Trump and Biden have opposing views on record GDP numbers

Trump says his administration created 'greatest economy,' Biden says 'we are in a deep hole'

The U.S. economy, one of the biggest casualties of the shutdown due to the COVID pandemic, has rebounded back to record highs.

Last Thursday, the U.S. Department of Commerce announced that the annual rate for the Gross Domestic Product, the broadest measure of goods and services produced across the economy, shot up to an annualized rate of 33.1% in the third quarter of 2020. It's a move that President Trump has been touting as a victory while on the campaign trail.

"[We] created the greatest economy and now we are doing it again," Trump said during a campaign rally in Tampa on Thursday after the new figures were released.

The economy had contracted at an annual revised rate of 31.4% in the previous quarter, the sharpest decline in modern American history, and the economy remains 3.5% smaller than at the end of 2019.

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The GDP data, released Thursday morning, was one of the last major economic indicators to come out ahead of Election Day on Tuesday. Another key indicator, weekly unemployment claims, showed that the number of Americans filing for claims fell under 800,000 for the first time since March.

More than 65 million Americans ‒ roughly 40% of the nation's labor force ‒ have sought jobless aid since the coronavirus lockdowns began in mid-March.

Democratic presidential nominee Joe Biden commented last week, that despite the promising numbers, the U.S. has a long road to economic recovery.

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"This report underscores three inescapable truths about Donald Trump’s economy: we are in a deep hole and President Trump’s failure to act has meant that Q3 growth wasn’t nearly enough to get us out of; the recovery is slowing if not stalling; and the recovery that is happening is helping those at the top, but leaving tens of millions of working families and small businesses behind," Biden said in a statement.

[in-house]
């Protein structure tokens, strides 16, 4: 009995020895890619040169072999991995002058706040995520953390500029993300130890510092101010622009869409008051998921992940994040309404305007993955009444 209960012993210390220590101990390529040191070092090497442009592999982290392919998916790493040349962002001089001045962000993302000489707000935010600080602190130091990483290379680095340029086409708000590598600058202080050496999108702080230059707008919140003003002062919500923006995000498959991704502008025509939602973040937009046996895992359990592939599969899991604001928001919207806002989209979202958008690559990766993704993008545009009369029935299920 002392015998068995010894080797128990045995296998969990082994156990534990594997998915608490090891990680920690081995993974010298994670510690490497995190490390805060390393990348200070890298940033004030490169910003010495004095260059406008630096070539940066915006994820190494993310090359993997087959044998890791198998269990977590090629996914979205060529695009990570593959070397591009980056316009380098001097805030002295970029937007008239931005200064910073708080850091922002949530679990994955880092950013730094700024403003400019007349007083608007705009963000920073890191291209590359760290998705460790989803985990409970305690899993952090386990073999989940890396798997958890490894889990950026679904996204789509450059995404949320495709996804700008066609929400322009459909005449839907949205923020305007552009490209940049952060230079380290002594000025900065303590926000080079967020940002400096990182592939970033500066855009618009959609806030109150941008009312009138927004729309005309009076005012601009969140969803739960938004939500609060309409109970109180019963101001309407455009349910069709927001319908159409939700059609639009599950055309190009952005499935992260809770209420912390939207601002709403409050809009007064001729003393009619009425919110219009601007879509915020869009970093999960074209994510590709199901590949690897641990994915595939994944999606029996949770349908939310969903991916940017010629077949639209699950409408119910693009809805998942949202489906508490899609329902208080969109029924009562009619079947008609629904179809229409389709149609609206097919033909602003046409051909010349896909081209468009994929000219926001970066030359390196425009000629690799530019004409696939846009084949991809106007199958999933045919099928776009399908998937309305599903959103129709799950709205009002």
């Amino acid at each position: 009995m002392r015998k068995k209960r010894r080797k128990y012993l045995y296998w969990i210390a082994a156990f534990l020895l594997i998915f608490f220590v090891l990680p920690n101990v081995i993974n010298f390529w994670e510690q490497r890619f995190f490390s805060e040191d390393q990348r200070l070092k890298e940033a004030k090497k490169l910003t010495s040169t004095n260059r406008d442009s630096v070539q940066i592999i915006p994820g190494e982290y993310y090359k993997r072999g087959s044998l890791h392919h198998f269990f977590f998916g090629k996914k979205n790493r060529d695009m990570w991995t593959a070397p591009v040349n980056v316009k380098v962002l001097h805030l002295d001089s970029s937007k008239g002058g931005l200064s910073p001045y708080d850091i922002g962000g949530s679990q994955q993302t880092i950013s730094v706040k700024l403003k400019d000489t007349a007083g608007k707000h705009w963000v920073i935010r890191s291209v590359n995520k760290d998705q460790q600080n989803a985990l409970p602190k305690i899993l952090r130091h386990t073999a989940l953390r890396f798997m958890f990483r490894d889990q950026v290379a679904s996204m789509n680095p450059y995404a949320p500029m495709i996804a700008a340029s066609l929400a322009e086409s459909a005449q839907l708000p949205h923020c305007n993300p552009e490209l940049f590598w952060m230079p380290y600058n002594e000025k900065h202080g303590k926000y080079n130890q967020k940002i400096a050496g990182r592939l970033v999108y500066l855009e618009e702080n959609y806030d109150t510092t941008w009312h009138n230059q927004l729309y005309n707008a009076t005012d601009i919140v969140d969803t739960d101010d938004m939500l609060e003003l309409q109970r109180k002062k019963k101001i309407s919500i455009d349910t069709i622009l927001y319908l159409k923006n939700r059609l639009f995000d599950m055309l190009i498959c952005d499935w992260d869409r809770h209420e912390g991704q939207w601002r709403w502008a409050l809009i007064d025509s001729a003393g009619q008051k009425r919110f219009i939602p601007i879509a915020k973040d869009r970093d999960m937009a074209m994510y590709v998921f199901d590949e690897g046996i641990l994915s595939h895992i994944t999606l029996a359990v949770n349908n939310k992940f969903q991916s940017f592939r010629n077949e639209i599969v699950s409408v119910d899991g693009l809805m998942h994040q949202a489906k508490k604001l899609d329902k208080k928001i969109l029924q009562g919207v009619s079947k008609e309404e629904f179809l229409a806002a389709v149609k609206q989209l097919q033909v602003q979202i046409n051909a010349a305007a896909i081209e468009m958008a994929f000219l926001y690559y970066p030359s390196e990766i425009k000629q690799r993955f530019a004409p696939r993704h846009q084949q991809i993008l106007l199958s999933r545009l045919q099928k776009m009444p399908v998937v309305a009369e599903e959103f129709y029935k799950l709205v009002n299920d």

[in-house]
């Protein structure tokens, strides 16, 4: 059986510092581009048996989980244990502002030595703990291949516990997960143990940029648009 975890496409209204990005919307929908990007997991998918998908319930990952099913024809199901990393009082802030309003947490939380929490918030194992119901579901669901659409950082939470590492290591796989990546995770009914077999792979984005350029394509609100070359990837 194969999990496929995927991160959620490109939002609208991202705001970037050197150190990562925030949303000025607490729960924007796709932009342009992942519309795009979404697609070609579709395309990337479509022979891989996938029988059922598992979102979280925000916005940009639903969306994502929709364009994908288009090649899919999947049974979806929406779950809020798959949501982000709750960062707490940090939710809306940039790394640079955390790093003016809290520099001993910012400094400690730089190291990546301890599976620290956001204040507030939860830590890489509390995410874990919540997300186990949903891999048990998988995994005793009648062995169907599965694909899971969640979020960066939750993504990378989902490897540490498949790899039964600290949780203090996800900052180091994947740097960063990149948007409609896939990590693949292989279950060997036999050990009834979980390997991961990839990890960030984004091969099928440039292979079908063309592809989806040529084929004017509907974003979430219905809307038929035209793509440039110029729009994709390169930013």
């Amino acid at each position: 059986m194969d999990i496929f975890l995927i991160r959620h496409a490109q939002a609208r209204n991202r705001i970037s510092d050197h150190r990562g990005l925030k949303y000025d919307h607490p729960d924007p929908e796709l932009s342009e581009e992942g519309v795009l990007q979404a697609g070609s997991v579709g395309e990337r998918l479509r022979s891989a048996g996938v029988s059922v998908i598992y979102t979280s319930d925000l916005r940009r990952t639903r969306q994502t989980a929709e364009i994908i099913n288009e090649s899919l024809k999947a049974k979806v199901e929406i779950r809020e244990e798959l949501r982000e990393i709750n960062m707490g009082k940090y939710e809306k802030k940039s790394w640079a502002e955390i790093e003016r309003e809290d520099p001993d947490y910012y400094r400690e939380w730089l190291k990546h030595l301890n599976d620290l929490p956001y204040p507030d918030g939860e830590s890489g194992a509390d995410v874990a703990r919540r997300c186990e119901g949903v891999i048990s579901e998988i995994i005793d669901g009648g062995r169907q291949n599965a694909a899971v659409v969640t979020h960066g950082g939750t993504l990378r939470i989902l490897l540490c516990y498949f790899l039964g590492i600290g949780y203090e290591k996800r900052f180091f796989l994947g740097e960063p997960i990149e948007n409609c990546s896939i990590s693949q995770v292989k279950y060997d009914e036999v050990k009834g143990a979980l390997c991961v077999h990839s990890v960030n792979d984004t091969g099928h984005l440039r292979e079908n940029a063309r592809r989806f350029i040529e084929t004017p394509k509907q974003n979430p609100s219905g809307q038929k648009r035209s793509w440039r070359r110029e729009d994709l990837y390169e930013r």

A passer-by walks past a store closing sign, right, in the window of a department store in Boston. Americans may feel whiplashed by a report Thursday, Oct. 29, on the economy's growth this summer, when an explosive rebound followed an epic collapse. The government estimate that the economy grew faster on an annualized basis last quarter than in any such period since record-keeping began in 1947. (AP Photo/Steven Senne)

A passer-by walks past a store closing sign, right, in the window of a department store in Boston. Americans may feel whiplashed by a report Thursday, Oct. 29, on the economy's growth this summer, when an explosive rebound followed an epic collapse. The government estimate that the economy grew faster on an annualized basis last quarter than in any such period since record-keeping began in 1947. (AP Photo/Steven Senne)

"Even with today’s report, GDP still remains $6,000 per household below its pre-crisis level, payrolls are down by nearly 11 million workers, and 23 million people are claiming unemployment ‒ including 750,000 new claims last week. Today's report is not a victory for these families."

Europe's GDP, according to a "flash estimate" released on Friday, rose 12.7% for the third quarter of 2020. While the number shows strong growth for the European economy as well, it's believed that recent shutdowns put in place across the continent could lead to another drop in numbers for the fourth quarter.

"We were compared to Europe, Germany, is doing so well. France is doing so well. Everyone's doing so well. No, they're not doing well," Trump said at Thursday's rally in Tampa. "And you take a look at what's going on and we want the best for them...but they're not doing well. They're spiking up big. They're shutting down. I disagree with that because we're never going to lockdown again. We locked down. We understood the disease and now we're open for business.

"And that's what it is. This explosion of economic growth is four times greater than what the experts expected."